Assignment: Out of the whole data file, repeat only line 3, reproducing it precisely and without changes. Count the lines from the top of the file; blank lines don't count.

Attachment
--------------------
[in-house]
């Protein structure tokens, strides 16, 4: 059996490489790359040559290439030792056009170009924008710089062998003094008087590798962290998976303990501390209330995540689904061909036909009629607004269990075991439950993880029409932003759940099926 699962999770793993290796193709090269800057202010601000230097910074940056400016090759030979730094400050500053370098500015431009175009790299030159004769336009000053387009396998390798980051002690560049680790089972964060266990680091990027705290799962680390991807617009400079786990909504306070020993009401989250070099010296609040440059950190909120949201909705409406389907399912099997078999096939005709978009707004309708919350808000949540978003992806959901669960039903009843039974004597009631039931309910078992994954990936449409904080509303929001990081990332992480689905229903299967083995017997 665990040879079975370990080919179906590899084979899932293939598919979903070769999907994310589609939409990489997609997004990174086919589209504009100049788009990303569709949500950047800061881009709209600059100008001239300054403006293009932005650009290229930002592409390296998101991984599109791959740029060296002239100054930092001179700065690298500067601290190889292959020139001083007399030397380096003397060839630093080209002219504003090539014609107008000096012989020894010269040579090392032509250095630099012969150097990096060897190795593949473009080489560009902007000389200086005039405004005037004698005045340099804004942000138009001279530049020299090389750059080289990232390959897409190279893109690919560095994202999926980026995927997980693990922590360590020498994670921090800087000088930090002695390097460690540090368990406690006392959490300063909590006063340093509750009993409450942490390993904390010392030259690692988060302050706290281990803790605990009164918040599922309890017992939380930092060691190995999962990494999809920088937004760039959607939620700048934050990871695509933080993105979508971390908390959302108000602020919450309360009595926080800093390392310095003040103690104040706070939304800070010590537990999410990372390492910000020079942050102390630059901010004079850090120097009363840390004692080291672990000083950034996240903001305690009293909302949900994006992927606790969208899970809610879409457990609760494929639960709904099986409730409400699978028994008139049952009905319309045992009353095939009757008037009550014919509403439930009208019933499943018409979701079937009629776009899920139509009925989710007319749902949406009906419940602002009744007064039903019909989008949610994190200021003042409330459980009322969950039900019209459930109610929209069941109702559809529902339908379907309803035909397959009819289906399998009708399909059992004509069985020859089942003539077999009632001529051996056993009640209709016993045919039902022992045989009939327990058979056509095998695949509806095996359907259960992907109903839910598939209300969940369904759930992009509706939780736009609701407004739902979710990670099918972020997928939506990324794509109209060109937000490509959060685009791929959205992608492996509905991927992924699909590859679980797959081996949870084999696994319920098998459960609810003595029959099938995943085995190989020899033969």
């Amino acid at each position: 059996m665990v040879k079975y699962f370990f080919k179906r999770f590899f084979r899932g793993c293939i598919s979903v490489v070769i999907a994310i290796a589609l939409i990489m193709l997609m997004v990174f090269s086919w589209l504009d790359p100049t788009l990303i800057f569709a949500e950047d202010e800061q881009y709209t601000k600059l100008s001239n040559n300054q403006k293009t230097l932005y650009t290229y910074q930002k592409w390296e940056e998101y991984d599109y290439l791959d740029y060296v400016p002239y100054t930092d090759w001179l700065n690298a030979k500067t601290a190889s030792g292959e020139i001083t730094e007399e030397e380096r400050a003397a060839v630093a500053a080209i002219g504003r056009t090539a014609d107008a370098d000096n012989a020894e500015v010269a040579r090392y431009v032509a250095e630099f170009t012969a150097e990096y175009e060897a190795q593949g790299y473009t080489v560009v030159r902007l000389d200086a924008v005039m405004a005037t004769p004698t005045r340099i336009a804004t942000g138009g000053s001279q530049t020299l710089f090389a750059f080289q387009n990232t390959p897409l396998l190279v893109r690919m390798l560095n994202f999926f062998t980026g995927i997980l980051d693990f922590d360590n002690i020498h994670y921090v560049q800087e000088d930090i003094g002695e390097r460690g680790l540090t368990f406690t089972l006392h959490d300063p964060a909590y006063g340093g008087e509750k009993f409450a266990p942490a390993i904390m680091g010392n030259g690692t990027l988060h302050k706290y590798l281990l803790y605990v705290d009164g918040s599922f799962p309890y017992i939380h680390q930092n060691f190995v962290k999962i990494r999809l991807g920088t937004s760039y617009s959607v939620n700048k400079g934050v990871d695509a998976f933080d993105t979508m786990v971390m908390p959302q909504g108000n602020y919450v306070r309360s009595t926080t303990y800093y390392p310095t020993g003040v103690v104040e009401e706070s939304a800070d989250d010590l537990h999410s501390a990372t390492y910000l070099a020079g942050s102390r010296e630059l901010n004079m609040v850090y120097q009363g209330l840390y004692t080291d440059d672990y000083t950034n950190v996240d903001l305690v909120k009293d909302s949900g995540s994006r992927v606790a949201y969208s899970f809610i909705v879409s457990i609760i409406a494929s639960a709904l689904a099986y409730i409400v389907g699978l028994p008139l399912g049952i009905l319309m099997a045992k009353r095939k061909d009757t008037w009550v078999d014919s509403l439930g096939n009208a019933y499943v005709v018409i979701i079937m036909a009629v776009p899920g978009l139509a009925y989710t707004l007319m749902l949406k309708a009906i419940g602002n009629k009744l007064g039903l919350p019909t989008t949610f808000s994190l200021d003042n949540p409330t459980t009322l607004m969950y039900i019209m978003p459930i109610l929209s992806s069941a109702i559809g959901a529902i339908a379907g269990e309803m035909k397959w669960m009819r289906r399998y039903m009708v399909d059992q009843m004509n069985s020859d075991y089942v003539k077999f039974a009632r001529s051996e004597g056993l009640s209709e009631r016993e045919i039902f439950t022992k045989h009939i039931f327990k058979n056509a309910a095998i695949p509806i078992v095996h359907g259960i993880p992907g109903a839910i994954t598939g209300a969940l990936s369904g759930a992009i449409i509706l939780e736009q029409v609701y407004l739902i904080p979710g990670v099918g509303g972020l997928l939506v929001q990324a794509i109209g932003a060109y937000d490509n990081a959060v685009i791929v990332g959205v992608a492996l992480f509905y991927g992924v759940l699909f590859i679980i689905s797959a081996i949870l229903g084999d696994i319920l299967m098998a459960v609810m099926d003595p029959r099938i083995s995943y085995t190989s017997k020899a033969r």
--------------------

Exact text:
């Amino acid at each position: 059996m665990v040879k079975y699962f370990f080919k179906r999770f590899f084979r899932g793993c293939i598919s979903v490489v070769i999907a994310i290796a589609l939409i990489m193709l997609m997004v990174f090269s086919w589209l504009d790359p100049t788009l990303i800057f569709a949500e950047d202010e800061q881009y709209t601000k600059l100008s001239n040559n300054q403006k293009t230097l932005y650009t290229y910074q930002k592409w390296e940056e998101y991984d599109y290439l791959d740029y060296v400016p002239y100054t930092d090759w001179l700065n690298a030979k500067t601290a190889s030792g292959e020139i001083t730094e007399e030397e380096r400050a003397a060839v630093a500053a080209i002219g504003r056009t090539a014609d107008a370098d000096n012989a020894e500015v010269a040579r090392y431009v032509a250095e630099f170009t012969a150097e990096y175009e060897a190795q593949g790299y473009t080489v560009v030159r902007l000389d200086a924008v005039m405004a005037t004769p004698t005045r340099i336009a804004t942000g138009g000053s001279q530049t020299l710089f090389a750059f080289q387009n990232t390959p897409l396998l190279v893109r690919m390798l560095n994202f999926f062998t980026g995927i997980l980051d693990f922590d360590n002690i020498h994670y921090v560049q800087e000088d930090i003094g002695e390097r460690g680790l540090t368990f406690t089972l006392h959490d300063p964060a909590y006063g340093g008087e509750k009993f409450a266990p942490a390993i904390m680091g010392n030259g690692t990027l988060h302050k706290y590798l281990l803790y605990v705290d009164g918040s599922f799962p309890y017992i939380h680390q930092n060691f190995v962290k999962i990494r999809l991807g920088t937004s760039y617009s959607v939620n700048k400079g934050v990871d695509a998976f933080d993105t979508m786990v971390m908390p959302q909504g108000n602020y919450v306070r309360s009595t926080t303990y800093y390392p310095t020993g003040v103690v104040e009401e706070s939304a800070d989250d010590l537990h999410s501390a990372t390492y910000l070099a020079g942050s102390r010296e630059l901010n004079m609040v850090y120097q009363g209330l840390y004692t080291d440059d672990y000083t950034n950190v996240d903001l305690v909120k009293d909302s949900g995540s994006r992927v606790a949201y969208s899970f809610i909705v879409s457990i609760i409406a494929s639960a709904l689904a099986y409730i409400v389907g699978l028994p008139l399912g049952i009905l319309m099997a045992k009353r095939k061909d009757t008037w009550v078999d014919s509403l439930g096939n009208a019933y499943v005709v018409i979701i079937m036909a009629v776009p899920g978009l139509a009925y989710t707004l007319m749902l949406k309708a009906i419940g602002n009629k009744l007064g039903l919350p019909t989008t949610f808000s994190l200021d003042n949540p409330t459980t009322l607004m969950y039900i019209m978003p459930i109610l929209s992806s069941a109702i559809g959901a529902i339908a379907g269990e309803m035909k397959w669960m009819r289906r399998y039903m009708v399909d059992q009843m004509n069985s020859d075991y089942v003539k077999f039974a009632r001529s051996e004597g056993l009640s209709e009631r016993e045919i039902f439950t022992k045989h009939i039931f327990k058979n056509a309910a095998i695949p509806i078992v095996h359907g259960i993880p992907g109903a839910i994954t598939g209300a969940l990936s369904g759930a992009i449409i509706l939780e736009q029409v609701y407004l739902i904080p979710g990670v099918g509303g972020l997928l939506v929001q990324a794509i109209g932003a060109y937000d490509n990081a959060v685009i791929v990332g959205v992608a492996l992480f509905y991927g992924v759940l699909f590859i679980i689905s797959a081996i949870l229903g084999d696994i319920l299967m098998a459960v609810m099926d003595p029959r099938i083995s995943y085995t190989s017997k020899a033969r």